El próximo Bretton Woods

NUEVA YORK – El mundo está cayendo en una gran desaceleración que probablemente sea la peor en un cuarto de siglo y tal vez desde la Gran Depresión. Esta crisis estuvo “hecha en Estados Unidos” en varios sentidos.

Ese país exportó sus hipotecas tóxicas a todo el mundo bajo la forma de valores respaldados por activos. Los Estados Unidos exportaron su filosofía de desreglamentación de libre mercado cuyo alto sacerdote, Alan Greenspan, ahora admite que fue un error. Los Estados Unidos exportaron su cultura de irresponsabilidad corporativa – opciones de compra de acciones no transparentes, que fomentan la mala contabilidad que ha desempeñado un papel en esta debacle, como lo hizo en los escándalos de Enron y Worldcom de hace unos años. Y, por último, los Estados Unidos han exportado su deterioro económico.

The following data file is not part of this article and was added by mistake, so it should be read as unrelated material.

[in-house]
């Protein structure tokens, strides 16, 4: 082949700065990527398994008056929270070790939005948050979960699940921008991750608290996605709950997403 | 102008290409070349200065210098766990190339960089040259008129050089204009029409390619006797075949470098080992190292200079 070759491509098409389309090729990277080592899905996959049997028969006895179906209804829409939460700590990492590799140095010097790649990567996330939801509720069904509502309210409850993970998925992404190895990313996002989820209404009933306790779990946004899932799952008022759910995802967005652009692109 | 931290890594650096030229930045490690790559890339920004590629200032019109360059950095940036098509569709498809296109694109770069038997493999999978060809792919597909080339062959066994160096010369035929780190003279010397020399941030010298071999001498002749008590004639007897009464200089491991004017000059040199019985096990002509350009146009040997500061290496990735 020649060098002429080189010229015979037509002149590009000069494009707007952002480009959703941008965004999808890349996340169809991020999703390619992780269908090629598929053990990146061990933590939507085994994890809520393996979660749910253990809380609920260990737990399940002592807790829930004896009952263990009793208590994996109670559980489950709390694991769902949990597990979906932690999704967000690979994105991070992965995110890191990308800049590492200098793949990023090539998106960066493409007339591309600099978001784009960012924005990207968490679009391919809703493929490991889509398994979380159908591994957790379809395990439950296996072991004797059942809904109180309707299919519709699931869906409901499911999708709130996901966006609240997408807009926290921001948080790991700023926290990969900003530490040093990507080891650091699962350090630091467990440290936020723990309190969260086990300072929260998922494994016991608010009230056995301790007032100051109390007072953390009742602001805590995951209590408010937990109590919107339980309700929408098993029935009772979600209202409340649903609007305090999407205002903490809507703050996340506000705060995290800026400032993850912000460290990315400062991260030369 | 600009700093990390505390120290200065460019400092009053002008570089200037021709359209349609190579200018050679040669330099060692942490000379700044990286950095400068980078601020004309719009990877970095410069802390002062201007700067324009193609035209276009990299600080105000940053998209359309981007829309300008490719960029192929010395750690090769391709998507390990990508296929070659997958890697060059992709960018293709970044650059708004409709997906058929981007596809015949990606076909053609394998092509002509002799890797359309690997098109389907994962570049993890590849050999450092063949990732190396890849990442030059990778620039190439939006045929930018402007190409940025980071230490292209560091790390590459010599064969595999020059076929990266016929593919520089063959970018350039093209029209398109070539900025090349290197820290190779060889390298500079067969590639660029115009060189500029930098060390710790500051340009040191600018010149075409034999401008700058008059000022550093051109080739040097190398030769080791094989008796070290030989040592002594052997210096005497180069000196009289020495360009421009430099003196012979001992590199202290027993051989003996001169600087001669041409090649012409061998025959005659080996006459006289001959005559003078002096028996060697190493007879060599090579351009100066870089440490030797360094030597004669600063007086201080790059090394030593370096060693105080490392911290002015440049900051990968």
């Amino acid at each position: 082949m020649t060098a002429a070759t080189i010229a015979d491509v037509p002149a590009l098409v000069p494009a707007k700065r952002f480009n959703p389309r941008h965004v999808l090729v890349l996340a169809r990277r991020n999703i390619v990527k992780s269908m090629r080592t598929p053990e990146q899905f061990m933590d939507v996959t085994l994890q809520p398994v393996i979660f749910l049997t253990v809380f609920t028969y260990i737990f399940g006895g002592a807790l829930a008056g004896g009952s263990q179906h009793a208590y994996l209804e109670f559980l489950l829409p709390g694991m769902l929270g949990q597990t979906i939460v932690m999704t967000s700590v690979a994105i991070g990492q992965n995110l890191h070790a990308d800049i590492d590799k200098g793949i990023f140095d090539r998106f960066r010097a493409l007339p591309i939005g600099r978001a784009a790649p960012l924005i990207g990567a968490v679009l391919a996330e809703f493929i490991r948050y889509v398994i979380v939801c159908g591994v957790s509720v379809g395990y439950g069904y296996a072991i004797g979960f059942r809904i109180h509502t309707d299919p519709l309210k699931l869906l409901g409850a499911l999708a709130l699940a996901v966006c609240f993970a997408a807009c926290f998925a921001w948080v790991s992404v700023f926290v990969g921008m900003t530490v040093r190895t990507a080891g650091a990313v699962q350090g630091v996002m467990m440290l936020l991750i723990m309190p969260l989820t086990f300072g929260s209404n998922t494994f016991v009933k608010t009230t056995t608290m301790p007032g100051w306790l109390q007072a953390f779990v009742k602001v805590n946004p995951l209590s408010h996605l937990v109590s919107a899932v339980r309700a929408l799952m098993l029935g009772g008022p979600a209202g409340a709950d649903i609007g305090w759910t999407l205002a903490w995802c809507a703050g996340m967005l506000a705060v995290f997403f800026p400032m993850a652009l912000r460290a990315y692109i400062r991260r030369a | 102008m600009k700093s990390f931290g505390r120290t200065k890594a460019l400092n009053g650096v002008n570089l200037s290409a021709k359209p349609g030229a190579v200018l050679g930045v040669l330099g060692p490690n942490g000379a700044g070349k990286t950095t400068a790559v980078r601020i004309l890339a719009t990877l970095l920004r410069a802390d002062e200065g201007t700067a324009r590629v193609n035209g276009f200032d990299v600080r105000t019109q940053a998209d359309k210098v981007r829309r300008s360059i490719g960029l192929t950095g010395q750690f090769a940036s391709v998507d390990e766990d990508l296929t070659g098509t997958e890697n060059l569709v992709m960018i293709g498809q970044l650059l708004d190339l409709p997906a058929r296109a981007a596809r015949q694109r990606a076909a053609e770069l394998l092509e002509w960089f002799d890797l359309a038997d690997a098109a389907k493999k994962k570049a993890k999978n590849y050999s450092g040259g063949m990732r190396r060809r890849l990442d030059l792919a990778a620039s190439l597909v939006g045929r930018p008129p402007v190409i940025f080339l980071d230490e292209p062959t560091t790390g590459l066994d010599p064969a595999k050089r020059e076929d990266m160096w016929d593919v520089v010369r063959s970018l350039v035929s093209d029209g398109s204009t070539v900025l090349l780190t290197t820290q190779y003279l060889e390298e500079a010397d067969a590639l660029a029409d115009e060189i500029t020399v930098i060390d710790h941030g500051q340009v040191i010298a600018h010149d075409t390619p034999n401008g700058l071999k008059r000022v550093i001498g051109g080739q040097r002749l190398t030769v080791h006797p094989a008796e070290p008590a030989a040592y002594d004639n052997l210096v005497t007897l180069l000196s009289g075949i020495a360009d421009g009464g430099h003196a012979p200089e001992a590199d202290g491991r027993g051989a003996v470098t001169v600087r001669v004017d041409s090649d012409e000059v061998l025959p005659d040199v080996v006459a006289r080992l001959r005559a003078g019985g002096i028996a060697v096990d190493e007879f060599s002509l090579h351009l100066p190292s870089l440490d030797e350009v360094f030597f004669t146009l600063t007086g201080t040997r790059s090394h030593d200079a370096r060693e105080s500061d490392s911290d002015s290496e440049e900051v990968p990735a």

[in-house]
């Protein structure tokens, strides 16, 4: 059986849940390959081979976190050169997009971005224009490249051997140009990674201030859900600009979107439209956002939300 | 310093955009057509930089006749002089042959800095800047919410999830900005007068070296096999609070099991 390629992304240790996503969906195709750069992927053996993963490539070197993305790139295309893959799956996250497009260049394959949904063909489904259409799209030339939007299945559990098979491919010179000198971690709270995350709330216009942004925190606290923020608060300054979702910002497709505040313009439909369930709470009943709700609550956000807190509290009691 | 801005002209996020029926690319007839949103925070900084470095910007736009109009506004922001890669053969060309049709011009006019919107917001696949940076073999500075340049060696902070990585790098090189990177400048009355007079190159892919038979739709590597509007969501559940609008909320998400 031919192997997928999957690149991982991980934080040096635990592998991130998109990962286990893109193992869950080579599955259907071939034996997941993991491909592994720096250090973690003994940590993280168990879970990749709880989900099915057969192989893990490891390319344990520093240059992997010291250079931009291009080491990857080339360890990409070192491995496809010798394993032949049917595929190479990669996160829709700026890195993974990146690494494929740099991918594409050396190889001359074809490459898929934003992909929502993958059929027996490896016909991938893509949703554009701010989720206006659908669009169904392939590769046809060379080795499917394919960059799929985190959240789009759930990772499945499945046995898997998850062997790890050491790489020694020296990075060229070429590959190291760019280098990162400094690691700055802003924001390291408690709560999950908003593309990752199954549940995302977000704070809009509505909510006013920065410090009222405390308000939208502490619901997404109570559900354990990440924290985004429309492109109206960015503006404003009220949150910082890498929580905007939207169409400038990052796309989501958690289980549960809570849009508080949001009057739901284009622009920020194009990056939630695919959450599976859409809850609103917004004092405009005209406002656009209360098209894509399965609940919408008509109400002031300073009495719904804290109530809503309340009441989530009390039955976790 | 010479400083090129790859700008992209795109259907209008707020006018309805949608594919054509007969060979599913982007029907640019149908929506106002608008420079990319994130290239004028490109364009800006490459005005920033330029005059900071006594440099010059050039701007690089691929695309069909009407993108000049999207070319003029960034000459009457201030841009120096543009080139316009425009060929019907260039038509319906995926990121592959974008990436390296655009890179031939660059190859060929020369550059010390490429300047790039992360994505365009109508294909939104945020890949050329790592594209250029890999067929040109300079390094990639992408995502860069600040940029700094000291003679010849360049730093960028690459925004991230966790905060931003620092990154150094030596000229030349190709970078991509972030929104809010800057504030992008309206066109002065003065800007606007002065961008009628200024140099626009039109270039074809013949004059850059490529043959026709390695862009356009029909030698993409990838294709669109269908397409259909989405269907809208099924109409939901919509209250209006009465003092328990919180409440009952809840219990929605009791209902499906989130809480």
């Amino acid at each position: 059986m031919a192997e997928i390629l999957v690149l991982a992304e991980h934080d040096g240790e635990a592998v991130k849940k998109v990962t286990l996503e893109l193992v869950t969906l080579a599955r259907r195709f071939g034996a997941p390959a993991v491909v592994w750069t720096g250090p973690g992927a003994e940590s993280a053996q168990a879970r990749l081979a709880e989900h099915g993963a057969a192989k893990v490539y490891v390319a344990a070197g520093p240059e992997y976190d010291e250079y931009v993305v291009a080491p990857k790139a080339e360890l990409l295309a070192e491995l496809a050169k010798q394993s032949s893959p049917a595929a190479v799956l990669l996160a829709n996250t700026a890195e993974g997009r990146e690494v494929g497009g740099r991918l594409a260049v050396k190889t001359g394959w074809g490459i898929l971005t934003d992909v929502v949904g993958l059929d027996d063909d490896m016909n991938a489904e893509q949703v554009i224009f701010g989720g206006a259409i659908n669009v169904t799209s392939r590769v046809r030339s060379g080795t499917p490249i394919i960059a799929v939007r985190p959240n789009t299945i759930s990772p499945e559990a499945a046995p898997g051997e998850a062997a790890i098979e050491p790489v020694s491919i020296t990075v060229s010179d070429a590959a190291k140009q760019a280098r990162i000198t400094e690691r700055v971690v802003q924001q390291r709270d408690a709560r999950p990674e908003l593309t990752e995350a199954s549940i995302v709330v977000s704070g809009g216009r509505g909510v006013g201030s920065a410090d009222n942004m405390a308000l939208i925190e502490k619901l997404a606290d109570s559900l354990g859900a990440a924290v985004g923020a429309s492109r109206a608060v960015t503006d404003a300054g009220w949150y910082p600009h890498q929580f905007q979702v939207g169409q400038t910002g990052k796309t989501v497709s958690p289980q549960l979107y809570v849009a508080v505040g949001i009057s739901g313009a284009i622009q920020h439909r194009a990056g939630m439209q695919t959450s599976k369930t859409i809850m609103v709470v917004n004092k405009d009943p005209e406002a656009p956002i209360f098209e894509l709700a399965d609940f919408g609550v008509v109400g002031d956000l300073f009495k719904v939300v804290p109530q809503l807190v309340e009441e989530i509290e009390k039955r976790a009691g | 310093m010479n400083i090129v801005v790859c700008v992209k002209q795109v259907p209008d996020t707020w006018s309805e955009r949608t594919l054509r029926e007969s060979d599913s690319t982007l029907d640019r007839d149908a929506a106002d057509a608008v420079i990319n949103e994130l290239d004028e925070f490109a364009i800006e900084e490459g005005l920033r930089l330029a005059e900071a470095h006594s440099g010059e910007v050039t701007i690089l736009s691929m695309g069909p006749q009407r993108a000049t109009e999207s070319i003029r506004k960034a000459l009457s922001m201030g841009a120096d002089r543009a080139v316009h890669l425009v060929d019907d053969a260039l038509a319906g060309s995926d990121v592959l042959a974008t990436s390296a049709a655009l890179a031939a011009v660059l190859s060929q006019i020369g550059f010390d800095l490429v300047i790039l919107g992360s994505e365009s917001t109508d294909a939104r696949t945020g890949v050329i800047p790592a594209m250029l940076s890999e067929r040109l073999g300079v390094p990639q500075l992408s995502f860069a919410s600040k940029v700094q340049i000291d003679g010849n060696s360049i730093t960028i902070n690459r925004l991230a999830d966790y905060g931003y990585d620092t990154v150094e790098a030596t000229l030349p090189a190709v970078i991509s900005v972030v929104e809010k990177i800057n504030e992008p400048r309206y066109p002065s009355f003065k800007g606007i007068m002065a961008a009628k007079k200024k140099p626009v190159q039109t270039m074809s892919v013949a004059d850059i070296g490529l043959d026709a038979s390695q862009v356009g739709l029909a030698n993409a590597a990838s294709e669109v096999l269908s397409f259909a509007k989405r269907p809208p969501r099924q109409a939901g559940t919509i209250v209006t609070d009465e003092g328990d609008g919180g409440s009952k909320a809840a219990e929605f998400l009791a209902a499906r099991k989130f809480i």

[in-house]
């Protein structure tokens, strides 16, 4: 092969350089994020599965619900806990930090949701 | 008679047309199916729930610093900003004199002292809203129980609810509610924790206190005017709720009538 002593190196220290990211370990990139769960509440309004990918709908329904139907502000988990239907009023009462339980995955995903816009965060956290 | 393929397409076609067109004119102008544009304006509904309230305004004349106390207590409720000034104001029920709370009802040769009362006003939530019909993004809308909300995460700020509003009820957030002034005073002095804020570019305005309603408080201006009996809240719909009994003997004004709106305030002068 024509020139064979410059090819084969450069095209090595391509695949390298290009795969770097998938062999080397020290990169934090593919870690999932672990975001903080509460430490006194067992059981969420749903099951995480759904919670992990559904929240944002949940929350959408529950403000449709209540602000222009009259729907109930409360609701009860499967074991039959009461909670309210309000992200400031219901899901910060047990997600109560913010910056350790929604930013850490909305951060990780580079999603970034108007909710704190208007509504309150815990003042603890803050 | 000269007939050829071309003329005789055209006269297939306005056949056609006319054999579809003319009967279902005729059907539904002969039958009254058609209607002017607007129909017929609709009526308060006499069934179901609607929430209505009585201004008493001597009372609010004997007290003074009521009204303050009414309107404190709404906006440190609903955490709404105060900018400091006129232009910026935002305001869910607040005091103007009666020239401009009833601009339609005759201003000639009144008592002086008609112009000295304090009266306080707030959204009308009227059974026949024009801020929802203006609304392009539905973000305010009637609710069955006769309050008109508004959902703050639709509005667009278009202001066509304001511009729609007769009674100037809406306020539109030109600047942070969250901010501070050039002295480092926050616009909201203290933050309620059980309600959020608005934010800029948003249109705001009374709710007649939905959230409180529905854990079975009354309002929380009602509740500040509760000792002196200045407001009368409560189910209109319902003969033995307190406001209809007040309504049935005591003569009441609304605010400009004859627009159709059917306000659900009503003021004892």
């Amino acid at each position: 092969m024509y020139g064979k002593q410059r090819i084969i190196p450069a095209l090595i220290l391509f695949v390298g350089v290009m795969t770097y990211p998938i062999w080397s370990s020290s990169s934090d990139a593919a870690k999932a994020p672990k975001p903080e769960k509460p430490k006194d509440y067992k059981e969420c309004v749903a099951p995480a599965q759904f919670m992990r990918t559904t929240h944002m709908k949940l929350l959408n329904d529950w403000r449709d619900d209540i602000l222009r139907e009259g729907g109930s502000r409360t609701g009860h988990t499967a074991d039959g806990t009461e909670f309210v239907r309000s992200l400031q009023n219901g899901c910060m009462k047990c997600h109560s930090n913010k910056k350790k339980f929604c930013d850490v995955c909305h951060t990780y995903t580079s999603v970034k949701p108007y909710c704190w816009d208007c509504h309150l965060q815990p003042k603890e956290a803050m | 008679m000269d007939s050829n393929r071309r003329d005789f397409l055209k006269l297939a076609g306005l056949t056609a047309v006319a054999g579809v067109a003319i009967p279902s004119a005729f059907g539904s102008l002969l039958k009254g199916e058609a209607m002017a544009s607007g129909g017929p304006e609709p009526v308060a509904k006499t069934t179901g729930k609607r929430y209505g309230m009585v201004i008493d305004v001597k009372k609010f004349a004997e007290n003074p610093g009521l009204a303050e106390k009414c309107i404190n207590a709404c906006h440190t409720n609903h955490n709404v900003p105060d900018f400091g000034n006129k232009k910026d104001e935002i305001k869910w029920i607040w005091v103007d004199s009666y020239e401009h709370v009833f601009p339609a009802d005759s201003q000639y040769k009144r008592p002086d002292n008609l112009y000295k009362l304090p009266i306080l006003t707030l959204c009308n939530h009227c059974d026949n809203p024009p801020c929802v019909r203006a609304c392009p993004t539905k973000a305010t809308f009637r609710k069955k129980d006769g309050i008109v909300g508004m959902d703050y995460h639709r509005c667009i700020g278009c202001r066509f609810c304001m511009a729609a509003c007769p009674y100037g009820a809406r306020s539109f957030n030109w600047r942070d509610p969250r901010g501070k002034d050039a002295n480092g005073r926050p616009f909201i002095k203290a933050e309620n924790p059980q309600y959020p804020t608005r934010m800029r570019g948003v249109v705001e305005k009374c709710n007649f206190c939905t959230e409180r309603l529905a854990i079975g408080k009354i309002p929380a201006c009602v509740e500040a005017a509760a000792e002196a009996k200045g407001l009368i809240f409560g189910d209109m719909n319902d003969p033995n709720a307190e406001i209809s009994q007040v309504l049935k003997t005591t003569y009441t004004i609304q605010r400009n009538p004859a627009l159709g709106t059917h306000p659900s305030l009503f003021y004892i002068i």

La administración Bush por fin se decidió a hacer lo que todos los economistas le insistieron que hiciera: poner más capital en los bancos. Pero como siempre, el problema está en los detalles, y el Secretario del Tesoro de los Estados Unidos, Henry Paulson, puede haber logrado trastornar incluso esta buena idea; parece haber descubierto la manera de recapitalizar a los bancos de forma que el resultado no sea la reanudación del crédito, lo cual no presagia nada bueno para la economía.

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